The third year — and possibly final year — of the Legislature’s science standards debate could come to closure next week.
The Senate Education Committee spent an hour taking public testimony on science standards Wednesday afternoon. As expected, the committee took no action. There is no date set for a vote, but it appears likely that the committee will vote next week.
Wednesday’s public hearing was more of the same, as senators heard another round of one-sided testimony. More than a dozen people testified — including teachers, parents, students and business lobbyists — and every speaker supported passing the controversial science standards in full, including references to climate change and fossil fuels.
But senators also spent some time drilling down into the finer details of the standards, and especially wording that their House counterparts rejected one week ago. The House Education Committee rejected one science standard, referring to air pollution and fossil fuels, and about a dozen pages of “supporting content” that refer to climate change.
The final product is important, because it provides a minimum baseline for science instruction across the state. Schools and teachers can delve into more detail, but many districts adhere closely to state academic standards.
Most of the standards have been approved without controversy. But the three-year-old debate at the Statehouse has centered on climate change — and what the science standards should say on the matter. Lawmakers have deleted language referring to climate change, forcing a State Department of Education to reconvene a committee of 19 educators to rewrite the standards last spring. But the rewrite still didn’t pass muster with House Education, which voted 12-4 to edit the standards even further.
But in essence, the process starts over in the Senate. The Senate can override the House’s action if it votes to adopt the standards in full.
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Speakers urged senators to do just that, saying schools need to teach students about issues such as climate change.
“How are we to address and solve problems if we don’t know what they are or what caused them?” said Veronica Richmond, a 12-year-old student at the Treasure Valley Math and Science Center.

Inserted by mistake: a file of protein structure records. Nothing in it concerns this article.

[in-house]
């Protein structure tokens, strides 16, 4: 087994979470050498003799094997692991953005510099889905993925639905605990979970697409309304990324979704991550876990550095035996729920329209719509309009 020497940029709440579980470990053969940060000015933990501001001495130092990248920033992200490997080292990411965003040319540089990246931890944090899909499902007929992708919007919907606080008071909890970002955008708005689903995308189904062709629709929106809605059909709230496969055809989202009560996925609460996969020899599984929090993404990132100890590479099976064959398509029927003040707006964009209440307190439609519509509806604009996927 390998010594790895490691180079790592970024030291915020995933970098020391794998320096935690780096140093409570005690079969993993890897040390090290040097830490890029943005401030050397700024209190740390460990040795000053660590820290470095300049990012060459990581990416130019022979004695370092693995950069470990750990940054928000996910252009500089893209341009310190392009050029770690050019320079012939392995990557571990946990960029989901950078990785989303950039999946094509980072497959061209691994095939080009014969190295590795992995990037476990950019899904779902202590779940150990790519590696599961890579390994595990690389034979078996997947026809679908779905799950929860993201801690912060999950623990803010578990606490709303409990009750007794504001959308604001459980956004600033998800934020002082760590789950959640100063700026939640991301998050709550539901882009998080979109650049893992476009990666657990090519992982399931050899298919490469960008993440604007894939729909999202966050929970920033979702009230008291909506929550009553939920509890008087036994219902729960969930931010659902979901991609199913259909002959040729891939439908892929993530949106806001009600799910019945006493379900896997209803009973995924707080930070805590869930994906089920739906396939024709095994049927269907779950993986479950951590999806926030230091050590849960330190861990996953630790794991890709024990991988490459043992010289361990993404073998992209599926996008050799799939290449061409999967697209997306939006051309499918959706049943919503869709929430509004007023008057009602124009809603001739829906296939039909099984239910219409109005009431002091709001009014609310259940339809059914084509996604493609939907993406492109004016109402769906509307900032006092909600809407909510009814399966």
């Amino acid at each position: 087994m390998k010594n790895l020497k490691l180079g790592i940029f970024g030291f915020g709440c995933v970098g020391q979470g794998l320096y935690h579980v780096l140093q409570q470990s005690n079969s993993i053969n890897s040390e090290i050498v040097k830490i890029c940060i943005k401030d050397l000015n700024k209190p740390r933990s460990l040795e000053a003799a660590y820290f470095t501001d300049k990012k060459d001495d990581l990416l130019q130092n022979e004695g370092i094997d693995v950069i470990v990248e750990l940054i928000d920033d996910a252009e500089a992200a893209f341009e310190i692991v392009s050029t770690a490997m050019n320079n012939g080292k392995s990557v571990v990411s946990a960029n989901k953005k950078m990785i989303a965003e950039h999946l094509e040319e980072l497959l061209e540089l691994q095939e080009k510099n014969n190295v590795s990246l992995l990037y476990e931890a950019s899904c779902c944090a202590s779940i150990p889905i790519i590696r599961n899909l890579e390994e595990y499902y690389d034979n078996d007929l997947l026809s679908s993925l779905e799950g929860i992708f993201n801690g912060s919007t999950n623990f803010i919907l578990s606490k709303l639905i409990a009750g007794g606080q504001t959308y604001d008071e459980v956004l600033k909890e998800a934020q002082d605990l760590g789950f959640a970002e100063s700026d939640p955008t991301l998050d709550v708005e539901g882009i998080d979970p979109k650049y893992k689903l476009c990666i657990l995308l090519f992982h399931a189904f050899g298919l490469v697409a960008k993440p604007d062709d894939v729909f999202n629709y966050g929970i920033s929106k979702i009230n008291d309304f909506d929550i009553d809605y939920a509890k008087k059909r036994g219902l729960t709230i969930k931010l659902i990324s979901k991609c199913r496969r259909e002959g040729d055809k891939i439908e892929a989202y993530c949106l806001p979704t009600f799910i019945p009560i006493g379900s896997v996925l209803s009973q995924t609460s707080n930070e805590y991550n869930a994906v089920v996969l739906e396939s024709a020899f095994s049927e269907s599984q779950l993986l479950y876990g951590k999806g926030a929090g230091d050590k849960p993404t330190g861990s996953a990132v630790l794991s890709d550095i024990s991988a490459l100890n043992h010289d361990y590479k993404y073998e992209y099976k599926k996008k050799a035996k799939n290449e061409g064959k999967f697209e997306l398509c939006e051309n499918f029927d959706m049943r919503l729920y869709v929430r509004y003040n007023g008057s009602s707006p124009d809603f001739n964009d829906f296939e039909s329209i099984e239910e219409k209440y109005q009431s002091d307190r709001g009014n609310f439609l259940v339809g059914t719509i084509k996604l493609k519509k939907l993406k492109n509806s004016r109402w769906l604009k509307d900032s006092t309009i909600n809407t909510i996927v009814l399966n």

“It is important that students have an understanding of the issues,” said Trent Clark, a former state Republican Party chairman who now lobbies for Monsanto.
Richmond and Clark were among several speakers who also testified before House Education earlier this month, when the committee heard unanimous testimony in favor of the standards. But while the House Education hearings were tense — with Chairwoman Julie VanOrden reprimanding several speakers for testifying on climate change, and gaveling down one Boise State University professor in the middle of his testimony — the Senate hearing took on a lighter tone. Vice Chairman Steven Thayn, R-Emmett, gently urged speakers to stay close to a three-minute time limit, and otherwise gave speakers free rein to express their opinions.
Some of the testimony, and some of the question-and-answer session, focused on the supporting content deleted in the House.
The content can be a “huge help” to teachers, said Chris Taylor, a Boise School District science and social studies supervisor who worked on the committee that rewrote the standards. The standards spell out what students need to know to master the sciences, but the supporting content shows educators what they need to teach in order to help their students achieve mastery.
The supporting content is a bridge from science classes that focused on memorization to classes that emphasize critical thinking, said Duncan Robb, state superintendent Sherri Ybarra’s legislative liaison. Robb emphasized that Ybarra supports the standards in full.
“It’s what those educators (who) have been working on this for three years have chosen to present to the Legislature,” Robb said.